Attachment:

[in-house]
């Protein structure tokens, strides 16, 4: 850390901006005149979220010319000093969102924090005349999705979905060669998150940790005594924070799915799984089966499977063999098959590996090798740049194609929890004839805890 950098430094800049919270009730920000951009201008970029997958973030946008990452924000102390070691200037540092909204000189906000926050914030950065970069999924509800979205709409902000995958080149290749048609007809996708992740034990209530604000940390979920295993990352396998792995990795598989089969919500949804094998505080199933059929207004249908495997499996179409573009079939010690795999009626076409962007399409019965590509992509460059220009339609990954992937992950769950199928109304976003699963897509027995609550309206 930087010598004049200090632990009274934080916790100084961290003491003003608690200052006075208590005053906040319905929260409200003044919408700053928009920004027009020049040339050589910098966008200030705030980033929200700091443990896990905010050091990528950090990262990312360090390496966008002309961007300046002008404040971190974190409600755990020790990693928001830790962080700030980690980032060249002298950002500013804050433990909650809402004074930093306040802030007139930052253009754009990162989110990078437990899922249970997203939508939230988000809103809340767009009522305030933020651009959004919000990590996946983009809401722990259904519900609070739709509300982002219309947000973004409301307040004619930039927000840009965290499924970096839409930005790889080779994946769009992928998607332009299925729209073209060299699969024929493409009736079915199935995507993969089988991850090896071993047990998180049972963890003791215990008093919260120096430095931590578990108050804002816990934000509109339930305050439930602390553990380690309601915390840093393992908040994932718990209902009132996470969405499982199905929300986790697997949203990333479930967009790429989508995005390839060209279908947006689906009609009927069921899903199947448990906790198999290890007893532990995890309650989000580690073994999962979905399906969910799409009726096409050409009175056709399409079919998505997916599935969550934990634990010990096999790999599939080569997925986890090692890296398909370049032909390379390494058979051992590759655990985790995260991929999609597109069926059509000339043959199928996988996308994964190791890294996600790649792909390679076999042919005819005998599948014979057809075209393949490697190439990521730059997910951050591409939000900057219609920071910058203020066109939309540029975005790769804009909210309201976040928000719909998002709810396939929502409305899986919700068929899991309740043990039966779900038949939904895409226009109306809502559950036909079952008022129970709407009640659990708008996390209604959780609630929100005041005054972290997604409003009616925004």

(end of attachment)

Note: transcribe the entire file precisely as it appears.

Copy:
[in-house]
């Protein structure tokens, strides 16, 4: 850390901006005149979220010319000093969102924090005349999705979905060669998150940790005594924070799915799984089966499977063999098959590996090798740049194609929890004839805890 950098430094800049919270009730920000951009201008970029997958973030946008990452924000102390070691200037540092909204000189906000926050914030950065970069999924509800979205709409902000995958080149290749048609007809996708992740034990209530604000940390979920295993990352396998792995990795598989089969919500949804094998505080199933059929207004249908495997499996179409573009079939010690795999009626076409962007399409019965590509992509460059220009339609990954992937992950769950199928109304976003699963897509027995609550309206 930087010598004049200090632990009274934080916790100084961290003491003003608690200052006075208590005053906040319905929260409200003044919408700053928009920004027009020049040339050589910098966008200030705030980033929200700091443990896990905010050091990528950090990262990312360090390496966008002309961007300046002008404040971190974190409600755990020790990693928001830790962080700030980690980032060249002298950002500013804050433990909650809402004074930093306040802030007139930052253009754009990162989110990078437990899922249970997203939508939230988000809103809340767009009522305030933020651009959004919000990590996946983009809401722990259904519900609070739709509300982002219309947000973004409301307040004619930039927000840009965290499924970096839409930005790889080779994946769009992928998607332009299925729209073209060299699969024929493409009736079915199935995507993969089988991850090896071993047990998180049972963890003791215990008093919260120096430095931590578990108050804002816990934000509109339930305050439930602390553990380690309601915390840093393992908040994932718990209902009132996470969405499982199905929300986790697997949203990333479930967009790429989508995005390839060209279908947006689906009609009927069921899903199947448990906790198999290890007893532990995890309650989000580690073994999962979905399906969910799409009726096409050409009175056709399409079919998505997916599935969550934990634990010990096999790999599939080569997925986890090692890296398909370049032909390379390494058979051992590759655990985790995260991929999609597109069926059509000339043959199928996988996308994964190791890294996600790649792909390679076999042919005819005998599948014979057809075209393949490697190439990521730059997910951050591409939000900057219609920071910058203020066109939309540029975005790769804009909210309201976040928000719909998002709810396939929502409305899986919700068929899991309740043990039966779900038949939904895409226009109306809502559950036909079952008022129970709407009640659990708008996390209604959780609630929100005041005054972290997604409003009616925004």